Tiny house competition sees huge turnout

In the midst of all the tininess, a rather great event took place in parking lot E of Cosumnes River College on Oct. 15. Students from multiple universities and residents from all over the state of California visited the campus to view the energy-efficient tiny homes, built over a span of two years by the architecture students from each college.

Along with the tiny houses, food trucks that served an array of different cuisine, a kid’s zone that offered different activities for children and hay stacks that offered seating. The event saw tremendous success. It brought in over 10 thousand attendees, smashing SMUD’s projected number of 2,500 people, according to Brent Sloan, SMUD’s program manager of community solar.

Sloan stressed the importance of not selling CRC or any community colleges short of what they are able to do and the level of experience compared to universities around the state.

“The fact that CRC did so well in this event, you should hold your head high for competing and going head to head with the Berkeley’s and Sac State and scoring better in a lot of cases. That’s something to be proud of,” Sloan said.

CRC’s architecture program did not end up winning the overall competition; however, they did win other sub-awards that were granted, such as the best sleeping arrangement and an award of excellence.

Brenda Delgado, a 25-year-old architecture major from CRC who has now transferred to UC Berkeley, was under the supervision of alumni architecture professor John Ellis while designing the tiny house for the event.

“The great thing about the tiny houses is that while you get to help the environment, you also get to help an individual or a small family not spend so much money on a home,” Delgado said. “Especially now, homes are so expensive and we’re giving somebody the opportunity to own a home and save money.”

Not only was the architecture program involved in the creation of the tiny house, but collaboration with CRC construction students is what made the building of the tiny house possible, Delgado explained.

“In real life, it’s not just the architecture department or the construction department that does it all, they match each other. So, that’s what we’re trying to do with this tiny house. We’re trying to get the departments to start working together to learn what each side has to do,” Delgado said.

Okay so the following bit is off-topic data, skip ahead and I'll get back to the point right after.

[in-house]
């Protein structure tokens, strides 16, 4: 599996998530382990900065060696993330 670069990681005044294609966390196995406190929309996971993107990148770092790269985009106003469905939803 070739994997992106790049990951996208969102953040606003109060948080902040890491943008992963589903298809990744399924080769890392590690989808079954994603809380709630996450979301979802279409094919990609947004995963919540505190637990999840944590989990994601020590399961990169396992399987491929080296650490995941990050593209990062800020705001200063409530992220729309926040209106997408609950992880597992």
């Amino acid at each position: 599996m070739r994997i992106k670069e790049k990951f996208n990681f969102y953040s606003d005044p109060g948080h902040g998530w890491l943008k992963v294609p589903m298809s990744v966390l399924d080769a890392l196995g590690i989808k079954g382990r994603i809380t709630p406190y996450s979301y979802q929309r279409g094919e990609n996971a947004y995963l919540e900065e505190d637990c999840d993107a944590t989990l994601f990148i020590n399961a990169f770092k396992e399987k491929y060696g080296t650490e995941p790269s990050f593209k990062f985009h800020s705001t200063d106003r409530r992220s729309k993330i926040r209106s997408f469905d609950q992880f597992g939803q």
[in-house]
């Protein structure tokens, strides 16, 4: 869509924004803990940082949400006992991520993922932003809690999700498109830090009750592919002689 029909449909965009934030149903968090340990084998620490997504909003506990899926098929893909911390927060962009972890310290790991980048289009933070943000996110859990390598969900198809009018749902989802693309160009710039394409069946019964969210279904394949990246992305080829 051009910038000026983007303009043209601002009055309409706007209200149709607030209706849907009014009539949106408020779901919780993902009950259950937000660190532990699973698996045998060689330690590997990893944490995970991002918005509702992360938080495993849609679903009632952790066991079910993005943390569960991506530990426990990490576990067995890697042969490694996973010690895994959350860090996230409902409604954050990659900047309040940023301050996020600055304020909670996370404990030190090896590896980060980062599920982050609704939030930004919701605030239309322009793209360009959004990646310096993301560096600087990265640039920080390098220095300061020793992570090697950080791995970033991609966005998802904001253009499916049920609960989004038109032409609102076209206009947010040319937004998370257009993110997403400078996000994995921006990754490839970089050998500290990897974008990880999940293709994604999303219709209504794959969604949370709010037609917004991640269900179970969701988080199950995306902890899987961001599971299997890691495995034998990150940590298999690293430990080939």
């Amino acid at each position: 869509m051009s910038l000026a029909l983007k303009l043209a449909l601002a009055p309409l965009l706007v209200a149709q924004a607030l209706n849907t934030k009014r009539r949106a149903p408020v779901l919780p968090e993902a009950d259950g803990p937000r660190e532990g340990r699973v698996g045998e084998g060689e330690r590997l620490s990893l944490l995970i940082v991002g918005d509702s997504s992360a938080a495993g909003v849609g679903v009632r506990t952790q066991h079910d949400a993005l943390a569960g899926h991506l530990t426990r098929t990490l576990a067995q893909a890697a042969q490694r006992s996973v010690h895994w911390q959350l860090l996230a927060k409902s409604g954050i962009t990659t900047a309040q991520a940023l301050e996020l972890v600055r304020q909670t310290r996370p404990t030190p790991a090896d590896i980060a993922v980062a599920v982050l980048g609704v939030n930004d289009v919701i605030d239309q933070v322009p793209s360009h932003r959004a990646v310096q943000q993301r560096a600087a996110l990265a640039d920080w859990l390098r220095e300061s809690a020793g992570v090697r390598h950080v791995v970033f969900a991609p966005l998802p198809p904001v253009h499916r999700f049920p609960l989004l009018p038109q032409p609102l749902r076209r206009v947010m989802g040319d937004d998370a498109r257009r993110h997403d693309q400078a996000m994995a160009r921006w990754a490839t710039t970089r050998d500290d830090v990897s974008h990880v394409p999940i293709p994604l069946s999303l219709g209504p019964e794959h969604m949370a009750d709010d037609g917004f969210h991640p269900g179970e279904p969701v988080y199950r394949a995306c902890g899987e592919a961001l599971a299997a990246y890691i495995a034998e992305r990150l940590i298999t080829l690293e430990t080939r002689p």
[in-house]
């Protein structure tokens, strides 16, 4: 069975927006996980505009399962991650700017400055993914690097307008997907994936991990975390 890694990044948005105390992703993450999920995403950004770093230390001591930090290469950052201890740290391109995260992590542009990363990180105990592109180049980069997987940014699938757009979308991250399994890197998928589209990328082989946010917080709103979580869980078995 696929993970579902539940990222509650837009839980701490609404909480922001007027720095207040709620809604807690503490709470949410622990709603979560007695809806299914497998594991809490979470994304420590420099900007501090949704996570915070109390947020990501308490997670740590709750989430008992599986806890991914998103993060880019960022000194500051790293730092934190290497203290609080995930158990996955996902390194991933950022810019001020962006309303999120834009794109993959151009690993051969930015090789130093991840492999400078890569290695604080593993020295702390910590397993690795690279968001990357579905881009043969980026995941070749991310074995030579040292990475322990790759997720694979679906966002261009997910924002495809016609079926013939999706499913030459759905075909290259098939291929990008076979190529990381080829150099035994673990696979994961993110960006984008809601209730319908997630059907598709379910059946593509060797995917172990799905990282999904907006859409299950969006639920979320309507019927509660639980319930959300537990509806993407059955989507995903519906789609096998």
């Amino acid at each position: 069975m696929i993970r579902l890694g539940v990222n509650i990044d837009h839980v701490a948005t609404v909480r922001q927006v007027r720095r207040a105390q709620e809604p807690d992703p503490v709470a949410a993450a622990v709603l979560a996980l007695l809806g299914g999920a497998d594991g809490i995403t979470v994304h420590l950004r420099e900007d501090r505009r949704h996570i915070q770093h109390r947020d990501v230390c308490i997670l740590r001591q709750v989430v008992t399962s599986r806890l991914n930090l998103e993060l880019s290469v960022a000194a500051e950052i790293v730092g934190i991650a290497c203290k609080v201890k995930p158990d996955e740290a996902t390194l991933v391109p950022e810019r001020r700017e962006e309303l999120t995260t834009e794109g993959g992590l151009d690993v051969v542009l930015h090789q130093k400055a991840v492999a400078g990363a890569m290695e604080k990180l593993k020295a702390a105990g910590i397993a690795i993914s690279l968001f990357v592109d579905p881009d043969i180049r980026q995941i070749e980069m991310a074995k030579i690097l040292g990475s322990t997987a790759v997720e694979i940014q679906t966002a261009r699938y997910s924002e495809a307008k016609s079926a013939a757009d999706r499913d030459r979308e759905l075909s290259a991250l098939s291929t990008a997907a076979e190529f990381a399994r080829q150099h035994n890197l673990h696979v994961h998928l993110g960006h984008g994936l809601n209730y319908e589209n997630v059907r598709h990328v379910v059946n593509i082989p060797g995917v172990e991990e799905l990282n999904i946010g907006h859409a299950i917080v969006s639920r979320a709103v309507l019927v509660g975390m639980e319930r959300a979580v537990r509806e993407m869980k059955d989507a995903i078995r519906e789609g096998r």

The University of Santa Clara won the overall best tiny house of all ten colleges and universities competing at the event. Martin Prado, a 22-year-old electrical engineering student from the University of Santa Clara, explained why their tiny house came out on top.

“We’re donating our tiny house to a client who is in a wheelchair with a service dog, so we tailored the house to her specific needs, such as scratch-resistant floor and walls and a kick-out doggie bowl for food and water,” Prado said.

“So having that story not only gave us a vision, but it gave us an advantage. We wanted to make it the best that we could for her.”

Prado said the materials needed to make their tiny house came out to $85,000, a surplus to what the other tiny houses cost. Most of the money was donated by the university on the terms that the architecture students pay back what they borrowed through fundraising. Donations were also made from parents and people from the community.

This being the first tiny house event ever in the state of California, Sloan said, CRC was more than willing to accept the notion to host the event on its campus. Sloan explained why he specifically chose CRC to host the event.

“It’s a beautiful campus. It has big, open parking lots, and to be perfectly frank with you, Ryan Connolly, a professor here, was very passionate about doing it. Your administration from day one was sold on the idea and asked how they can help,” Sloan said. “We were very, very happy about the response we got from CRC. In fact, I think we can double the size of this event and still have it here on this campus. We look forward to considering that.”

Sloan said he could see the event becoming much bigger in the future.

“I think you’re going to see this tiny house event take off because more and more colleges are going to be able to compete. It allowed more people to get the same learning opportunities for a lot less money. So, way to go, Cosumnes.”